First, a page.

Open Access
Open Peer Review

This article has Open Peer Review reports available.

How does Open Peer Review work?

MiR-486 regulates cardiomyocyte apoptosis by p53-mediated BCL-2 associated mitochondrial apoptotic pathway

  • Yuhan Sun1,
  • Qiang Su1,
  • Lang Li1Email author,
  • Xiantao Wang1,
  • Yuanxi Lu1 and
  • Jiabao Liang1
BMC Cardiovascular DisordersBMC series – open, inclusive and trusted201717:119

DOI: 10.1186/s12872-017-0549-7

Received: 19 December 2016

Accepted: 2 May 2017

Published: 10 May 2017

Abstract

Background

Cardiomyocyte apoptosis is a common pathological manifestation that occurs in several heart diseases. This study aimed to explore the mechanism of microRNA-486 (miR-486) in cardiomyocyte apoptosis by interfering with the p53-activated BCL-2 associated mitochondrial pathway.

Methods

miR-486 mimics and inhibitors were transfected into the primary cardiomyocytes of suckling Sprague-Dawley rat pups, and H2O2 was used to induce apoptosis. Flow cytometry and TUNEL were both used to detect cardiomyocyte apoptosis, while the relative mRNA transcript and protein levels of miR-486, p53, Bbc3, BCL-2, and cleaved caspase-3 were detected using RT-PCR and western blot analysis, respectively.

Results

miR-486 overexpression significantly decreased the expressions of p53, Bbc3 and cleaved caspase-3 (P < 0.05), and BCL-2 expression was significantly increased (P < 0.05), which in turn caused a significant decrease in the rate of cardiomyocyte apoptosis (P < 0.05). In contrast, miR-486 silencing resulted in an elevated rate of cardiomyocyte apoptosis (P < 0.05).

Conclusion

miR-486 may regulate cardiomyocyte apoptosis via p53-mediated BCL-2 associated mitochondrial apoptotic pathway. Therefore, up-regulating miR-486 expression in cardiomyocytes can effectively reduce the activation of the BCL-2 associated mitochondrial apoptotic pathway, consequently protecting cardiomyocytes.

Keywords

Cardiomyocyte Apoptosis miR-486 P53 BCL-2 pathway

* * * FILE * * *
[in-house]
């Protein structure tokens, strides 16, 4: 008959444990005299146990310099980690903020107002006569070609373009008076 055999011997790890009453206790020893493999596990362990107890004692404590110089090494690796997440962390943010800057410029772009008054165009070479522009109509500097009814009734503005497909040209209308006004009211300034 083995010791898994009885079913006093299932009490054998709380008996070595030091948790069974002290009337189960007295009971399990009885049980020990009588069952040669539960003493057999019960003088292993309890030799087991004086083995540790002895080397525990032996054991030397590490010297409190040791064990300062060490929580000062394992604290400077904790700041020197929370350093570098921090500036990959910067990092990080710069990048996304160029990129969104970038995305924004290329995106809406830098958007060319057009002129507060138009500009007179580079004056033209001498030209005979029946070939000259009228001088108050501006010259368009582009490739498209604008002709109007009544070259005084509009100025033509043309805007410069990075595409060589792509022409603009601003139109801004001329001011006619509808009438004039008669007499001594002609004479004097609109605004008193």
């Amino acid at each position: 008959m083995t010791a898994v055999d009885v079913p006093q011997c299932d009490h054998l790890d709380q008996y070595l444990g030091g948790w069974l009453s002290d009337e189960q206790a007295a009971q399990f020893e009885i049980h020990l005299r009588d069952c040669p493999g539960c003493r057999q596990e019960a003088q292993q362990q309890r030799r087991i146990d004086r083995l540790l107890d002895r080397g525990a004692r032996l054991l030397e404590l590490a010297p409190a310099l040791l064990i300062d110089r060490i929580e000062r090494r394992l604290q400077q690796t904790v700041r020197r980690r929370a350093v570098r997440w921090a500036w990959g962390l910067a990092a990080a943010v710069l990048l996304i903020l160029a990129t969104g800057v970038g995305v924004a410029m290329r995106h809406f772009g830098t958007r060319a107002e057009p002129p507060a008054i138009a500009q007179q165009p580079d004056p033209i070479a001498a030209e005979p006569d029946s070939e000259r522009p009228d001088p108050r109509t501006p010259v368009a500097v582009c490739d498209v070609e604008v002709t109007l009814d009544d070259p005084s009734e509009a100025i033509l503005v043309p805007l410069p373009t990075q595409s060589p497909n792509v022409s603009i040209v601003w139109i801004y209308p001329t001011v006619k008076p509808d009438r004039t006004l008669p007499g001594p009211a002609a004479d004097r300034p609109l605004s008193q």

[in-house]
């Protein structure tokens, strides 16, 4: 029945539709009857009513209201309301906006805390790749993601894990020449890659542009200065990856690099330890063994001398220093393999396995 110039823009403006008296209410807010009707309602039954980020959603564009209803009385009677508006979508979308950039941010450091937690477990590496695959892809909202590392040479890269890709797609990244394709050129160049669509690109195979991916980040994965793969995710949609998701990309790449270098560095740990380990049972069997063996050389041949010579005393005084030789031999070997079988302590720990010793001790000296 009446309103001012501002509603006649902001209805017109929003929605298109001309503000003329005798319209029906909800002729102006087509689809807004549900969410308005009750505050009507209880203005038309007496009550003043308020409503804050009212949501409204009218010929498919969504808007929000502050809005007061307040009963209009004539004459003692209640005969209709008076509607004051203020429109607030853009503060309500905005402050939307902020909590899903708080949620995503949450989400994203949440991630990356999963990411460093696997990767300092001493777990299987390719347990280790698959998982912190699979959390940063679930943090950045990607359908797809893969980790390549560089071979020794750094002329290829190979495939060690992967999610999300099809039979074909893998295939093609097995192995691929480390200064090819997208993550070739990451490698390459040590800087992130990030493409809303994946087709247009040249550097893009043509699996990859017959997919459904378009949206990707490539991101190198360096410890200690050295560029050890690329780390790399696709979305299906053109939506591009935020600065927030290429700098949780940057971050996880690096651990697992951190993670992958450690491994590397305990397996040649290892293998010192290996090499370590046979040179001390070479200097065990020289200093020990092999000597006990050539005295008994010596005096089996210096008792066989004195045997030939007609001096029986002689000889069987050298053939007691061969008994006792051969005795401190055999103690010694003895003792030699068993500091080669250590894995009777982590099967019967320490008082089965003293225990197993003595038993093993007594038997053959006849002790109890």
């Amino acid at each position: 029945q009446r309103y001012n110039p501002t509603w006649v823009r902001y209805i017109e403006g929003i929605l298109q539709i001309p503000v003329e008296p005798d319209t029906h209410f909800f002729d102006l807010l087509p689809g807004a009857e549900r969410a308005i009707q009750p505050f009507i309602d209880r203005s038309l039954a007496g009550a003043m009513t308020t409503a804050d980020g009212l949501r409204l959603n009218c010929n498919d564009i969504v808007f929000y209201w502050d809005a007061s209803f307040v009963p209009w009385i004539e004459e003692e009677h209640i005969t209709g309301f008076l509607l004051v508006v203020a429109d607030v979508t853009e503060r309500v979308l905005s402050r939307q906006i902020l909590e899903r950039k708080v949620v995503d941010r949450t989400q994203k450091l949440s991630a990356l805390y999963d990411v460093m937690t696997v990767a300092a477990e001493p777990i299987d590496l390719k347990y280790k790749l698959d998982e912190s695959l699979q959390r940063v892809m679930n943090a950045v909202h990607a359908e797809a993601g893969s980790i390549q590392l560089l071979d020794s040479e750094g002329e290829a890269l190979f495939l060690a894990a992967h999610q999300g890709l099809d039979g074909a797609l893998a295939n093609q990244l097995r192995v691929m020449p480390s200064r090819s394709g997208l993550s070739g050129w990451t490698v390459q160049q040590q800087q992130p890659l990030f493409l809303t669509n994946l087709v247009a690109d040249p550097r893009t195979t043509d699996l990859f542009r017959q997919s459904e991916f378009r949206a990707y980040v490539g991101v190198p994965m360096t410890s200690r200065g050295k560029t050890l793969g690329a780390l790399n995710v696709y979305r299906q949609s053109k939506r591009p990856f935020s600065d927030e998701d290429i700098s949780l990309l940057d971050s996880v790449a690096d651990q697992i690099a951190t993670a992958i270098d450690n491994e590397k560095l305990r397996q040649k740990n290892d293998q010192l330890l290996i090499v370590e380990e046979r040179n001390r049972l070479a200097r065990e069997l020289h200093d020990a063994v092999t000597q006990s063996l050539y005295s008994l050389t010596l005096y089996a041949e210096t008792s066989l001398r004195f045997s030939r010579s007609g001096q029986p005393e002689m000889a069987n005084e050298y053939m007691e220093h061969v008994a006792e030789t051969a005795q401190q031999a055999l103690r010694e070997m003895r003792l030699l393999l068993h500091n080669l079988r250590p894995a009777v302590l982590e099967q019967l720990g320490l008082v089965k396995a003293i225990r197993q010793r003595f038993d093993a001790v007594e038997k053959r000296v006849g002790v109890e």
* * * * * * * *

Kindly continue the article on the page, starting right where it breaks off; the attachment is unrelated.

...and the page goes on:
Background

Cardiomyocyte apoptosis is a common pathological manifestation in ischemic heart disease, cardiomyopathy, heart failure, and other heart diseases. It can lead to varying degrees of decline in cardiac systolic function, decreased pump function, disorder of electrical activities, severe heart failure, and even sometimes death [13]. Cardiomyocyte apoptosis has diverse functions and complex activation mechanisms, and it is the programmed outcome of various pathways ultimately leading to death of the cardiomyocyte [46]. We previously reported that cardiomyocytes undergo a range of apoptotic responses under different pathological conditions. During apoptosis of cardiomyocytes, the expression levels of apoptosis-associated caspase family and BCL-2 family proteins are significantly altered, and the mitochondrial and death receptor pathways are significantly activated [7, 8].

P53 is an important apoptosis-associated gene that regulates the apoptotic factor via the Bbc3 effector, death signal receptor pathway, Bax/BCL2, NF receptor, Fas protein, and via other pathways [9]. Yu et al. found that under oxidative stress stimulation, apoptosis of cardiomyocytes and p53 up-regulation occurred together [10]. Raut et al. found that the p53-p21 signaling pathway was activated and was positively correlated with apoptosis under high-glucose induced cardiomyocyte apoptosis [11]. Our previous experiments also revealed that a significant number of cardiomyocytes underwent apoptosis during coronary microembolism and in the inflammatory environment, which was accompanied by significant activation of the p53-Bbc3 mediated mitochondrial apoptotic pathway. However, the mechanism by which p53 activation is regulated, and its involvement in apoptosis of cardiomyocytes remain unknown.